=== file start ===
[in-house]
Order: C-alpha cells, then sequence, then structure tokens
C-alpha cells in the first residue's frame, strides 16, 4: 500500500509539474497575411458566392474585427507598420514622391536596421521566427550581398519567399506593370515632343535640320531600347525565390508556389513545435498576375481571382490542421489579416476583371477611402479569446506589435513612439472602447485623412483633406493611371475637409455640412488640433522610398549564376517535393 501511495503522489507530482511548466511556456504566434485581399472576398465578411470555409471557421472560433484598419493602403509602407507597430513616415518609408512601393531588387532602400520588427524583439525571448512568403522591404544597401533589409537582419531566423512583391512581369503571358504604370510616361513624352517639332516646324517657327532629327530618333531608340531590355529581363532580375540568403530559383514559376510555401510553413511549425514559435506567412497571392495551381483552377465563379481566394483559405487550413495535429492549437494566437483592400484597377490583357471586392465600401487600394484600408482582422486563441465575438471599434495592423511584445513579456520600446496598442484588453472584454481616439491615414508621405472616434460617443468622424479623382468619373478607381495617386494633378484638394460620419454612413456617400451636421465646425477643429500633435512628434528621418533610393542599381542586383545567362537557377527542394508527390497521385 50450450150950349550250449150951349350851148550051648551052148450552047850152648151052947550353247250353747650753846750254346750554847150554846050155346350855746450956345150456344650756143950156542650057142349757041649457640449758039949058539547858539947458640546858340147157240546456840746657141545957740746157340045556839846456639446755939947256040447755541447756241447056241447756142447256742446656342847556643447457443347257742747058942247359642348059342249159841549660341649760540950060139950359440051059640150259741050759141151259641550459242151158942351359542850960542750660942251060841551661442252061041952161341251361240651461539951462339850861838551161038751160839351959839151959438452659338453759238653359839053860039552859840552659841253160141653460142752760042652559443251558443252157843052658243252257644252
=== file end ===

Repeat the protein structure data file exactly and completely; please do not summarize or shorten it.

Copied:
[in-house]
Order: C-alpha cells, then sequence, then structure tokens
C-alpha cells in the first residue's frame, strides 16, 4: 500500500509539474497575411458566392474585427507598420514622391536596421521566427550581398519567399506593370515632343535640320531600347525565390508556389513545435498576375481571382490542421489579416476583371477611402479569446506589435513612439472602447485623412483633406493611371475637409455640412488640433522610398549564376517535393 501511495503522489507530482511548466511556456504566434485581399472576398465578411470555409471557421472560433484598419493602403509602407507597430513616415518609408512601393531588387532602400520588427524583439525571448512568403522591404544597401533589409537582419531566423512583391512581369503571358504604370510616361513624352517639332516646324517657327532629327530618333531608340531590355529581363532580375540568403530559383514559376510555401510553413511549425514559435506567412497571392495551381483552377465563379481566394483559405487550413495535429492549437494566437483592400484597377490583357471586392465600401487600394484600408482582422486563441465575438471599434495592423511584445513579456520600446496598442484588453472584454481616439491615414508621405472616434460617443468622424479623382468619373478607381495617386494633378484638394460620419454612413456617400451636421465646425477643429500633435512628434528621418533610393542599381542586383545567362537557377527542394508527390497521385 50450450150950349550250449150951349350851148550051648551052148450552047850152648151052947550353247250353747650753846750254346750554847150554846050155346350855746450956345150456344650756143950156542650057142349757041649457640449758039949058539547858539947458640546858340147157240546456840746657141545957740746157340045556839846456639446755939947256040447755541447756241447056241447756142447256742446656342847556643447457443347257742747058942247359642348059342249159841549660341649760540950060139950359440051059640150259741050759141151259641550459242151158942351359542850960542750660942251060841551661442252061041952161341251361240651461539951462339850861838551161038751160839351959839151959438452659338453759238653359839053860039552859840552659841253160141653460142752760042652559443251558443252157843052658243252257644252